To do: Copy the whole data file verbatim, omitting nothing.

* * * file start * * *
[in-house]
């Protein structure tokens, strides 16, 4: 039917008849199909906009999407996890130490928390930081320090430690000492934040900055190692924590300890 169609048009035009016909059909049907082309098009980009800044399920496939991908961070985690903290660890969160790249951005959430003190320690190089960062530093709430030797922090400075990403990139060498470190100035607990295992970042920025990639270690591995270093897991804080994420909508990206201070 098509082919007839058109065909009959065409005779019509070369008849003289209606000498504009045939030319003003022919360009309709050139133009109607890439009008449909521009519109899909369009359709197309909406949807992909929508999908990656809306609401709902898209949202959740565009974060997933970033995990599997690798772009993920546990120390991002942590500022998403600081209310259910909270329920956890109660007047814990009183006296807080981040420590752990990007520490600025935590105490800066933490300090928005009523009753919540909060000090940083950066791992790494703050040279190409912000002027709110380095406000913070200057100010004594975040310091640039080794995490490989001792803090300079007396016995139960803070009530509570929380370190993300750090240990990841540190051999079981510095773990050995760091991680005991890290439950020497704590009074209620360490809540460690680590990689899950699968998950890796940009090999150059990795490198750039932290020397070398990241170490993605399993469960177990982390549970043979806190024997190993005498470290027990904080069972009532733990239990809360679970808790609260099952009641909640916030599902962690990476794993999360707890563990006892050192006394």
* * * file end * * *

[in-house]
């Protein structure tokens, strides 16, 4: 039917008849199909906009999407996890130490928390930081320090430690000492934040900055190692924590300890 169609048009035009016909059909049907082309098009980009800044399920496939991908961070985690903290660890969160790249951005959430003190320690190089960062530093709430030797922090400075990403990139060498470190100035607990295992970042920025990639270690591995270093897991804080994420909508990206201070 098509082919007839058109065909009959065409005779019509070369008849003289209606000498504009045939030319003003022919360009309709050139133009109607890439009008449909521009519109899909369009359709197309909406949807992909929508999908990656809306609401709902898209949202959740565009974060997933970033995990599997690798772009993920546990120390991002942590500022998403600081209310259910909270329920956890109660007047814990009183006296807080981040420590752990990007520490600025935590105490800066933490300090928005009523009753919540909060000090940083950066791992790494703050040279190409912000002027709110380095406000913070200057100010004594975040310091640039080794995490490989001792803090300079007396016995139960803070009530509570929380370190993300750090240990990841540190051999079981510095773990050995760091991680005991890290439950020497704590009074209620360490809540460690680590990689899950699968998950890796940009090999150059990795490198750039932290020397070398990241170490993605399993469960177990982390549970043979806190024997190993005498470290027990904080069972009532733990239990809360679970808790609260099952009641909640916030599902962690990476794993999360707890563990006892050192006394």